There are a variety of methods to define nature whether it is as simple as trees and plants, or as complex as an entire ecosystem. But what can be easily agreed upon is that the concept of nature is often depicted as a contrast to humans. Whether it is a polar opposite or a resource to use, nature is a different space to inhabit. When the general public thinks of nature, a few things that easily come the to mind may include: the closest forest or a national park. Many consider Letchworth to be nature, however it is completely constructed. It used to be the estate of William P. Letchworth, and after he died, it was bounced between several groups including: the American Scenic and Historic Preservation Society and the Genesee Park Commission, before the Civilian Conservation Corps took it over. We can see the human influences in the present throughout Letchworth, through the stone bridges, picnic shelters, and the winding roads. The curious thing, is that these structures are manipulated to imitate nature, almost to the point that we associate it with nature itself. This will explore the painting Summer Afternoon, in conjunction with features of Letchworth State park, to understand why we view these engineered facets as nature.
The painting above, by Isaac Fastovsky, illustrates a nature scene landscape, saturated with vibrant colors within the river and trees. If we zoom in to the river, we see a few young boys intruding on the river's space. A harmless occurrence, merely a few boys playing in the creek, and perhaps this invokes a feeling of nostalgia. This entire scene has been carefully constructed in order to mask the subtle human influences upon this river scene. The trees curve towards each other in an arc to mask the bridge arching over the boys. The bridge utilizes the autumn leaf color scheme in order to blend in. Even farther back, obscured by more trees, is a boardwalk utilizing the same camouflage as the bridge.
Paintings like Summer Afternoon are from artists who were a part of the Federal Art Project, which during the Great Depression strived to increase morale through the improvement of: the aesthetic quality of life with beautiful paintings, build artist to artist connections, and give employment to unemployed artists. This is similar to what the Civilian Conservation Corps did for young men. What looks natural in both of these, are carefully constructed to blend in.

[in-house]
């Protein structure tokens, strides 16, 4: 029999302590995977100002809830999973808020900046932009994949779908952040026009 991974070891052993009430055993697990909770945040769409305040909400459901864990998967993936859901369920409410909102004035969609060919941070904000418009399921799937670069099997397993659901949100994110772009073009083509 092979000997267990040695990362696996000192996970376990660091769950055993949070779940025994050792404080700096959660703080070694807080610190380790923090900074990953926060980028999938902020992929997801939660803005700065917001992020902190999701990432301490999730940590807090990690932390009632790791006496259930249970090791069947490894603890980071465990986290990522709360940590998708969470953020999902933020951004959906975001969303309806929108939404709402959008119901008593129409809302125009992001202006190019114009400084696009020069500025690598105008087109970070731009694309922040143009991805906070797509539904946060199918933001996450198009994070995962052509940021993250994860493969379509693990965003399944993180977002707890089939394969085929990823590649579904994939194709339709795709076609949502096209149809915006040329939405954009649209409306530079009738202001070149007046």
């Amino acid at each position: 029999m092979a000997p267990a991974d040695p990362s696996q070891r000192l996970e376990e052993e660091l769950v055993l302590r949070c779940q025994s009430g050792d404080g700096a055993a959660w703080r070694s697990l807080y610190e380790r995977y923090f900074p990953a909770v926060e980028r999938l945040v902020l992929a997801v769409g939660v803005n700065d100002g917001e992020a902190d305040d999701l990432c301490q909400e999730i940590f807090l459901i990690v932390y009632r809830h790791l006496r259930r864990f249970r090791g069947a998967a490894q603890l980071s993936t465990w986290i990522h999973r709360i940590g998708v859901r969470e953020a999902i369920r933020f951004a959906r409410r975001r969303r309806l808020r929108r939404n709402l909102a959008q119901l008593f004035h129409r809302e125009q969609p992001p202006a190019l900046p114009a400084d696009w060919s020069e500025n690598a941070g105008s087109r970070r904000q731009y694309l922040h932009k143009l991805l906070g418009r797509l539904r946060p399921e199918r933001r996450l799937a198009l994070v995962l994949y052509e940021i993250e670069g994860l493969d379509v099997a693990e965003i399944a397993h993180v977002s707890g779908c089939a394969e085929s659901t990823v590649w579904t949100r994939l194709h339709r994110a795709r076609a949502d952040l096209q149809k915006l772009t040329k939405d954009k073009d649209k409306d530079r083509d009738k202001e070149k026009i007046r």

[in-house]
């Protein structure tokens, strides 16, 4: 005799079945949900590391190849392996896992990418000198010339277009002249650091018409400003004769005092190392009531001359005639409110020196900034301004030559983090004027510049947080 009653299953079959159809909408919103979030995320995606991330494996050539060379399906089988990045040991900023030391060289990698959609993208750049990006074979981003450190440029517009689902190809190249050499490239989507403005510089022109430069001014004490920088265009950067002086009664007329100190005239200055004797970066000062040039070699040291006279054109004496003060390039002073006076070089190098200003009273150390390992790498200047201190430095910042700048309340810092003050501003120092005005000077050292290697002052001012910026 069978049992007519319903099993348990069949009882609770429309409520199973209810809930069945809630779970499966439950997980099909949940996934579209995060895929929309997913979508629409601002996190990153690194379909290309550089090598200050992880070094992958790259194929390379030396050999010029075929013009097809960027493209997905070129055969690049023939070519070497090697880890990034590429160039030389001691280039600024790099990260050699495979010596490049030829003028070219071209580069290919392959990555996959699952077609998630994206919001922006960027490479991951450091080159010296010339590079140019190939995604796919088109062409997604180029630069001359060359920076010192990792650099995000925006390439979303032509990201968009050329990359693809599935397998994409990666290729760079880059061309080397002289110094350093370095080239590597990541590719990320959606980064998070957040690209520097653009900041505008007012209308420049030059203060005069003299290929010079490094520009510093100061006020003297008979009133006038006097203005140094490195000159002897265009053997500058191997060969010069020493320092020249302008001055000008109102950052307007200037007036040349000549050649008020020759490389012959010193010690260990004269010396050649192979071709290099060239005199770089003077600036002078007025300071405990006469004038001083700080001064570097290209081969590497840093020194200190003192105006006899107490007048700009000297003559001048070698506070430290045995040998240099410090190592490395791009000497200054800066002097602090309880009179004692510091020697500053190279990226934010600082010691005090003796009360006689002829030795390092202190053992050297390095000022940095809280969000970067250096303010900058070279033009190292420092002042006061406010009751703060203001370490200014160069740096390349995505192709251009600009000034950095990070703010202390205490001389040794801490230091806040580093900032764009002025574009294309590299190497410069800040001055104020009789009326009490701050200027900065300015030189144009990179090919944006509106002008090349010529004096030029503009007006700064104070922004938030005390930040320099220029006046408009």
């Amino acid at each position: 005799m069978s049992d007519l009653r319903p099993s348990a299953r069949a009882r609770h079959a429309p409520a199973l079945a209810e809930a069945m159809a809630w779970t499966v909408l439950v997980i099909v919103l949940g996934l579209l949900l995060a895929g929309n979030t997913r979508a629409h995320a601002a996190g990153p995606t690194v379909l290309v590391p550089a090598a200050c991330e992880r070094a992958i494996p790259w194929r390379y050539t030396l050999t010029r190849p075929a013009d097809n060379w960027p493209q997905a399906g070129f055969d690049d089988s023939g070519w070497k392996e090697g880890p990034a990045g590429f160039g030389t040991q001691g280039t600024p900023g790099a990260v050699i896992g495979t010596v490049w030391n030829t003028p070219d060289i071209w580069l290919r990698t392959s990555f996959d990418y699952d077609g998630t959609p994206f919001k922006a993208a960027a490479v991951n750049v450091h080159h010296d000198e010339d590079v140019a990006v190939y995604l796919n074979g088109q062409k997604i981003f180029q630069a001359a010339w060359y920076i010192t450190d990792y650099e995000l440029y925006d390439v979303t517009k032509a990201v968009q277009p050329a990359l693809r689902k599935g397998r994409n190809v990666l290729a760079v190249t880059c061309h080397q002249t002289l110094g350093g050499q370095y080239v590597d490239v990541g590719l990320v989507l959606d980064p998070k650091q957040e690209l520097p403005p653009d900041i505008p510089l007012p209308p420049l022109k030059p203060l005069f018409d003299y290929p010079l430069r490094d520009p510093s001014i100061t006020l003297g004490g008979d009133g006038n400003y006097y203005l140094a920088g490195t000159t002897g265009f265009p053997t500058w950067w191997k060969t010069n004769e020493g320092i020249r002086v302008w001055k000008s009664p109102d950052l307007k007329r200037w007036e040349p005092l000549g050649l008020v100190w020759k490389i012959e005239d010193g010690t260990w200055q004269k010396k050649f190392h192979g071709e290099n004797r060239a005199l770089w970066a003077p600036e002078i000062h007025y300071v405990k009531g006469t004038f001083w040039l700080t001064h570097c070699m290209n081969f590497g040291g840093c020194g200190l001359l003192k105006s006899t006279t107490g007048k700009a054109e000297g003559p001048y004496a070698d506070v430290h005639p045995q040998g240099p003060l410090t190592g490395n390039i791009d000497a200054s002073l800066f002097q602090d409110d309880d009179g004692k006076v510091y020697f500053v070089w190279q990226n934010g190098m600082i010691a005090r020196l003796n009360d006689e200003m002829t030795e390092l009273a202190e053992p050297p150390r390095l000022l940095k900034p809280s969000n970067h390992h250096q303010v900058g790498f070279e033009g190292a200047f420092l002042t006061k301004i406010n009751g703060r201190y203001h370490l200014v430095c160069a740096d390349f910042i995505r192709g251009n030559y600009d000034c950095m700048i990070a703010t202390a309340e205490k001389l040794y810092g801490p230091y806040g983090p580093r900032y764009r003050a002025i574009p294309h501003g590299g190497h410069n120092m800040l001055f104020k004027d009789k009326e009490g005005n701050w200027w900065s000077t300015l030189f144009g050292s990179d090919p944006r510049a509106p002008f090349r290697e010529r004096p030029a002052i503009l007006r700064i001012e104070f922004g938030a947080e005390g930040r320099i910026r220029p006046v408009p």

Along with this careful construction within nature, there is also the reputation and ideals that we as humans build nature up to be. In the 1930s, the New Deal was utilized to improve the lives of Americans, during a time of suffering. And now, in the modern era, people are once again turning to art and nature during a time of extreme stress and struggle. This set of four images to the left are built structures with natural elements from Letchworth State Park. The man-made walls and bridges imitate the chunky blockwork and layering of stone that is present in the natural gorge. The gray and reddish rock pull hues from the natural rock to camouflage itself. Humans use their creativity to mimic and improve their concept of what nature should be. Letchworth and the New Deal Gallery paintings can be threaded together to display one of the underlying human tendencies: escapism. We create stone bridges to blend in with nature, we create paintings to mimic nature, and we try to lose ourselves in nature itself.
—Breslin, Tom, and Tom Cook. History of Letchworth State Park, Letchworth
—“Civilian Conservation Corps.” History, A&E Television Networks, 11 May 2010, CCC.
—“Federal Art Project of Works Progress Admin - Modern Art Terms and Concepts.” The Art Story, The Art Story Foundation, Art Story Foundation.